Hock E. Tan — President and Chief Executive Officer

Well, yeah, we have some limited data to — that we have been able to achieve. That of course doesn’t mean this is something we’ll go to forever, but it’s pretty in line with what we’ve set out to achieve. And that was — we have over one year of operation of CA under our belt today. CA comprises, as you know, the mainframe software and various distributed software and a distributed software actually relates to DevOps automation and business operation together. And we reported Q1 — this past Q1 CA having hitting revenues of $880 million in that one quarter, revenues for that. And this is ratable revenue. So that’s all we mentioned those revenues.

None of this perpetual 606 acceleration, flat revenues $880 million and that’s the 5% increase from a year ago. And to us that’s the kind of level we hope to sustain going forward that we grow this very, very embedded infrastructure software business at a rate — and it’s a rate in the mid-single digits. And we’re very pleased that we’re able to do that for CA now. We expect to be able to put the same business model, financial model into the Symantec business and do that same.And what — where we see is that this $7 billion a year of infrastructure software — yeah, it includes Brocade of course, will over long term grow in the mid-single digits and be extremely profitable for us.

Operator

Thank you. Our next question will come from William Stein with SunTrust.

William Stein — SunTrust — Analyst

Thank you for taking my question. Hock, you said earlier in the call in your prepared remarks that there has been no change to bookings. You said orders. I think they are essentially the same thing. But in years, certainly in the decades past that would have been quite a meaningful statement given what’s been going on with COVID in the last couple of weeks. I wonder if something has changed in the way your customers manage the supply chain that would and make this maybe not as meaningful. In other words, how much optimism should we, as analysts or investors, draw from that comment as it relates to sort of beyond just the next few weeks, but medium term outlook?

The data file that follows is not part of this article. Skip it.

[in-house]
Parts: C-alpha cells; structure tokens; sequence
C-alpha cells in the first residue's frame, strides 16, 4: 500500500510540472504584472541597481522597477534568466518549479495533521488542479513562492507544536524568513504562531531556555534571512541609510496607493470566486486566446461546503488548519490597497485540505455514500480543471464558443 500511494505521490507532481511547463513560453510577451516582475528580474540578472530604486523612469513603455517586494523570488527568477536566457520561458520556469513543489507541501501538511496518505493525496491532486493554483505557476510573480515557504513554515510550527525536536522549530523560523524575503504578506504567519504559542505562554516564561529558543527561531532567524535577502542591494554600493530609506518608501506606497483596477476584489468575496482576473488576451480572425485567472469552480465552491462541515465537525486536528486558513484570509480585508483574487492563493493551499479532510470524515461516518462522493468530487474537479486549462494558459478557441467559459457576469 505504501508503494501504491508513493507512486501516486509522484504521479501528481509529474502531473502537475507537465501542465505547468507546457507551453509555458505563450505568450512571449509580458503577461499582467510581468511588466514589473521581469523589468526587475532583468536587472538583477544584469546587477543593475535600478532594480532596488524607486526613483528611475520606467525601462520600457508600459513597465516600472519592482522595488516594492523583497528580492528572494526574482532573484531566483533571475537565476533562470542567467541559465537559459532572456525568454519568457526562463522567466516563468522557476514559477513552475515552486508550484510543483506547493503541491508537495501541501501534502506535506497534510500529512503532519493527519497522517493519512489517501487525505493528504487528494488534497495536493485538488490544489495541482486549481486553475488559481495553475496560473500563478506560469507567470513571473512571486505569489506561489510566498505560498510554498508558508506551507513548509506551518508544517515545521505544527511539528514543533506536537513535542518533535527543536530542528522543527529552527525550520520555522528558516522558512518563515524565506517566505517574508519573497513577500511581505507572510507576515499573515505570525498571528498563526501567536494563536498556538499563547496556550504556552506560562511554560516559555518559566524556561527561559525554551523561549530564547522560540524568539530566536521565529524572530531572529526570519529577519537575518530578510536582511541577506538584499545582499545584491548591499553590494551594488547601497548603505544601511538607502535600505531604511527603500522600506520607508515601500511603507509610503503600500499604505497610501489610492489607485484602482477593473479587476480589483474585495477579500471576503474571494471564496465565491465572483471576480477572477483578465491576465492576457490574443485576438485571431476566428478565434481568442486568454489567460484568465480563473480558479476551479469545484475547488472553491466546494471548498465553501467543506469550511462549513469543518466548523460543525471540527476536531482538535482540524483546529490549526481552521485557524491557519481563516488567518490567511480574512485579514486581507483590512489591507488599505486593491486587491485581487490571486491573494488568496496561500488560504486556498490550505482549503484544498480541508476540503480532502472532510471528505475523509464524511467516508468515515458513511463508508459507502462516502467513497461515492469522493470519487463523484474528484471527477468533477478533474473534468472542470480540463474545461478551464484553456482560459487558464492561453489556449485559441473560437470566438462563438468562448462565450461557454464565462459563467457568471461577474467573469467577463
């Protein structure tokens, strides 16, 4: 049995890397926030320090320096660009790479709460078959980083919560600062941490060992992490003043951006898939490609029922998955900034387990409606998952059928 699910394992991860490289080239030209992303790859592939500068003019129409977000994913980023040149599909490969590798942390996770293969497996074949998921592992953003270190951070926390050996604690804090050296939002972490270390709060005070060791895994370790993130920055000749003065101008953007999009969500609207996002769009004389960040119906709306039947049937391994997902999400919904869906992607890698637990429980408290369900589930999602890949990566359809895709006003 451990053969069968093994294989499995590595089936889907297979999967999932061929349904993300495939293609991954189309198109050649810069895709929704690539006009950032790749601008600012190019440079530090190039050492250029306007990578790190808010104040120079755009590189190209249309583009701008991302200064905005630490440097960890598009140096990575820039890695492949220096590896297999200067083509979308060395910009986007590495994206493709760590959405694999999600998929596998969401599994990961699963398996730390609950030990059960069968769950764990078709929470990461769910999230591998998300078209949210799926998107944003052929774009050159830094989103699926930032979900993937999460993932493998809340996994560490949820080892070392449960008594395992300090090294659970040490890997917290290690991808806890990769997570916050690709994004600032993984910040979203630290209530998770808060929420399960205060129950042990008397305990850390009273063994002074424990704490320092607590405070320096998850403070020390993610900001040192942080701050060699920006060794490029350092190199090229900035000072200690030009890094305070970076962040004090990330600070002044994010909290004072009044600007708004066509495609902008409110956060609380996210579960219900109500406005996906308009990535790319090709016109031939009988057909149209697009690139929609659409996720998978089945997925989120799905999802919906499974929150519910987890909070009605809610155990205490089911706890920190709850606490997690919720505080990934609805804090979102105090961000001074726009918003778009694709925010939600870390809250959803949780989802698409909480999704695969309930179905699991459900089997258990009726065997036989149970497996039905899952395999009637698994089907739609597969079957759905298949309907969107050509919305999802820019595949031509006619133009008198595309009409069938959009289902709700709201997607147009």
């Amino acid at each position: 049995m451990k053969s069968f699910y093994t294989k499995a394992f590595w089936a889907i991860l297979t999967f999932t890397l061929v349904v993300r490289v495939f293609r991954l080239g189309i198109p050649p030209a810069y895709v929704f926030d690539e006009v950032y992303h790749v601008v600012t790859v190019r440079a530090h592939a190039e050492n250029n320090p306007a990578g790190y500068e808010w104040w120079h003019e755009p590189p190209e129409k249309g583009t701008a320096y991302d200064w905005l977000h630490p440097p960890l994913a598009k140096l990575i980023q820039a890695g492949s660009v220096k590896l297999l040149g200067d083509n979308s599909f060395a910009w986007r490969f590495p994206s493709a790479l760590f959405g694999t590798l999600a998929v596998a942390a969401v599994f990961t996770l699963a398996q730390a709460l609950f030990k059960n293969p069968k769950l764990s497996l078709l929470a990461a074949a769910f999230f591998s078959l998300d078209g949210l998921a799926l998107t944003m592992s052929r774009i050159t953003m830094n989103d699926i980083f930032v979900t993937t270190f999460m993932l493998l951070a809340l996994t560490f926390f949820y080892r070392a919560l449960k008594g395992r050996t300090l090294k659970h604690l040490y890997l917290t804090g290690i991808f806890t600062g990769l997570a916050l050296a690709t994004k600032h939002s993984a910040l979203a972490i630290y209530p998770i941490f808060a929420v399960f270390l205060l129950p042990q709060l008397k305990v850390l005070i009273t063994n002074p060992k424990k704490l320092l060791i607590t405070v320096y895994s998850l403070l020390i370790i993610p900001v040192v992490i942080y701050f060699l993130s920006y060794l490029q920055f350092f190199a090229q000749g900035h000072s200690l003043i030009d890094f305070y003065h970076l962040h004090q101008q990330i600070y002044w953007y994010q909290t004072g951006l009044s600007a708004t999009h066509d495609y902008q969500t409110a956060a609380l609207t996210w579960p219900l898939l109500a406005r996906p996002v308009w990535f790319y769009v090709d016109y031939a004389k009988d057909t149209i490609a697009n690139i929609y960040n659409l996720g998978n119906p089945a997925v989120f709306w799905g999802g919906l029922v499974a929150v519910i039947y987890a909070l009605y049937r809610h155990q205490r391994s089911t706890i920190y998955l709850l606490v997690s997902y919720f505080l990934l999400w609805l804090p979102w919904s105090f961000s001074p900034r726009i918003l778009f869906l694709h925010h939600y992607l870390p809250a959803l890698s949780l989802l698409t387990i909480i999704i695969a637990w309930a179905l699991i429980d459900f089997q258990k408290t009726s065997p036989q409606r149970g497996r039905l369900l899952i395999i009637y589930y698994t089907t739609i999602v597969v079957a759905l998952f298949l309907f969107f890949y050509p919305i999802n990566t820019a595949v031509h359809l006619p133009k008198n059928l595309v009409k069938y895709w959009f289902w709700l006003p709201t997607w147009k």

Hock E. Tan — President and Chief Executive Officer

Those again — there is just a limited horizon on the way those bookings are. So you are looking at a very limited horizon and a little bit of visibility because the bookings are only of a certain period of time. We’re not talking of bookings that run down to the end of this calendar year. We don’t book that far ahead. So on that limited horizon of bookings we are seeing in a — it’s what is not discernible, another way of my phrasing it is any significant change in the way the pattern of booking we’ve been seeing over the past couple of months also. That has not changed. Neither have we seen any cancellations, that’s what I mean, on the orders that have — on any of the backlog there have been placed on those — on our books today. That’s as much as I would put it at this point. Beyond that horizon, we’re not making any guesses or making — giving you any direct information as to what might happen. But what we have on our books, we have not seen cancellations. Whatever we have seen on the level of bookings and the pattern of bookings, we have not seen any dramatic change.

Operator

Thank you. Our next question will come from Mitch Steves with RBC Capital Markets.

Mitch Steves — RBC Capital Markets — Analyst

Hey guys, thanks for taking my question. Hate to circle back to kind of the COVID-19, but if you guys kind of mention they are talking about maybe a 5% to 10% decline. I don’t expect a number from this, but how do we think about the business lines and in terms of what business lines do you guys think will be most impacted if this doesn’t get solved quickly and maybe some sort of view, I guess on the handset shipments you guys expected for the full year and how you’re thinking about that changing given what we know now?

Tom Krause — Chief Financial Officer

Yeah, Mitch, this is Tom. I think in order of most impacted, the least impacted it’s probably pretty self-explanatory, but the consumer — consumer discretionary related end markets like phones I think are going to be the most impacted potentially. And certainly with the expected 5G ramp as I was talking about any push-outs there would have some meaningful impact in the second half of the year, particularly Q4. Less so is on the infrastructure side. We’ve talked a lot about the cloud and how spending likely should hang in there. In fact you could paint a picture that some of the COVID-19 activity in terms of social distancing would actually suggest that could improve.

Broadband certainly could improve as well for that matter. And then of course on the software side, it’s a high level of recurring revenue. These companies, whether it’d be CA or now Symantec it’s 100% recurring, it’s three- year ratable contracts, almost exclusively and so we have a lot of visibility on that front. And so we will see how it plays out. But I would say, the only area where you could probably be most concerned would be more on the consumer related items at this point.

Operator

[Operator Closing Remarks]